Once you have exercised in this specific way a few times and allowed your muscles to recover, you probably won’t get sore again as long as you do it regularly. My advice to you is that while you're sore take it easy – let your muscles recover. Do some stretching or cross train another exercise such as running or cycling.
The good the bad and the ugly...
It is important to distinguish the difference between moderate muscle soreness induced by exercise - the ‘good type’ of sore, and muscle overuse - the ‘bad sore’ when you're completely overdoing it, or worse still injury - the downright ‘ugly sore’ which I sincerely hope you never have to go through.
If it’s an injury you'll feel it immediately - something that should never be ignored and always checked with a physio. An injury will likely limit your range of motion and last longer than three days. Soreness, on the other hand, will appear gradually, often the next day and the day after.
So in a nutshell think of it like this - if you’re sore today it means you'll be stronger next week! Please do not let the soreness put you off - it's perfectly normal. It's sort of a wake up call to your muscles. After a few sessions of climbing, straddle inverts and tuck throughs it will be like ooooh hello muscles and before you know it soreness will be a thing of the past.
Ten top tips to help with muscle soreness
1.) Ease yourself in
One of the best ways to decrease the risk of DOMS is to slowly progress into a new exercise. So my advice to you is not to go all out and crazy in your first class. Yes I know it’s all new and exciting but do yourself a favour and build things up slowly. This allows the muscles time to adjust to a new movement and leaves room for more adaptation.
2.) Muscle rub
Probably not what you want to be doing once the soreness has set in as it will be too painful. However a quick muscle rub after class will help increase the blood flow and bring fresh oxygen and healing nutrients to the muscles, so that they can do the necessary repair work.
I always have almond oil mixed with some essential oils at the ready (rosemary, black pepper, eucalyptus, ginger and lavender are all personal faves for the muscles). I also find Doterra's Deep Blue Muscle blend is amazing. Arnica oil is also great if there is any bruising.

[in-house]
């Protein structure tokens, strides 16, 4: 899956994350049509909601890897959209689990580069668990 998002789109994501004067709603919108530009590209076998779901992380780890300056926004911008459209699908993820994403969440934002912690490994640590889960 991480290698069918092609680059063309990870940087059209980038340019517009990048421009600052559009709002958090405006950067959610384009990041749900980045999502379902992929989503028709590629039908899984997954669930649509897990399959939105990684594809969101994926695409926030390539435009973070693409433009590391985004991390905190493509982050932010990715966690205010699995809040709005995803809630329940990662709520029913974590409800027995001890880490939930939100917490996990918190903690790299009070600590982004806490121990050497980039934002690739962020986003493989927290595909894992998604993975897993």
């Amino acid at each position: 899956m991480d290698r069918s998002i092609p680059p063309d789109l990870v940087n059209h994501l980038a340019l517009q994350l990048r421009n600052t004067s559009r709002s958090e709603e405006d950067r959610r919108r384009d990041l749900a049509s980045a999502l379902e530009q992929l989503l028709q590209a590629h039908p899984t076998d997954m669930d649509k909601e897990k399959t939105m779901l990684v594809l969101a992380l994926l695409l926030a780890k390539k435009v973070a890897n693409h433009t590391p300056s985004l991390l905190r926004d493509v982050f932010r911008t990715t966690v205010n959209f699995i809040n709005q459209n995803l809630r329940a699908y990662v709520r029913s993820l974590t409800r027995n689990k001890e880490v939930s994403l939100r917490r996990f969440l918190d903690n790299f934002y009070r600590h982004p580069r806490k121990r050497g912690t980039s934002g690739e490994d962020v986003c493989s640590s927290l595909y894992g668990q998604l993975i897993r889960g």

3.) Foam roll
Again possibly a bit too painful on freshly sore muscles but once they start to recover get in there with a foam roller. Studies have shown foam rolling can enhance recovery after DOMS and alleviate muscle tenderness, plus it’s an affordable, easy, and time-efficient way to boost recovery.
4.) Hot bath
Yes totally awesome and essential for helping muscles relax and repair. Just for the record I find chucking in a handful of epsom salts (renowned for easing muscle strain) along with the yummy oils mentioned above an essential addition to the bath mix..
5.) Sauna / jacuzzi / hot tub
I am a massive fan of these – in fact I can’t get enough of them. Any opportunity to get a good sweat on and I’m there. When my body feels tired, sore or wiped out after training, a good sauna session will usually sort it right out. Be sure to drink gallons of water while you do this so you don't dehydrate.
6.) Low intensity workouts
Try some light exercise such as walking or swimming. Keeping the muscle in motion can provide some relief. My favourite antidote to muscle soreness is a hot yoga class. Great to get into a slow, relaxing stretch with the added bonus of heat to help sooth the muscles.
7.) High intensity workouts
For the fitness nutters out there you can also continue to do high intensity workouts to reduce muscle soreness, sounds somewhat counter intuitive I know. But apparently this helps because you get exercise-induced analgesia which is when your body increases pain tolerance thresholds as a response to exercise. Basically go hard and smash through those pain barriers!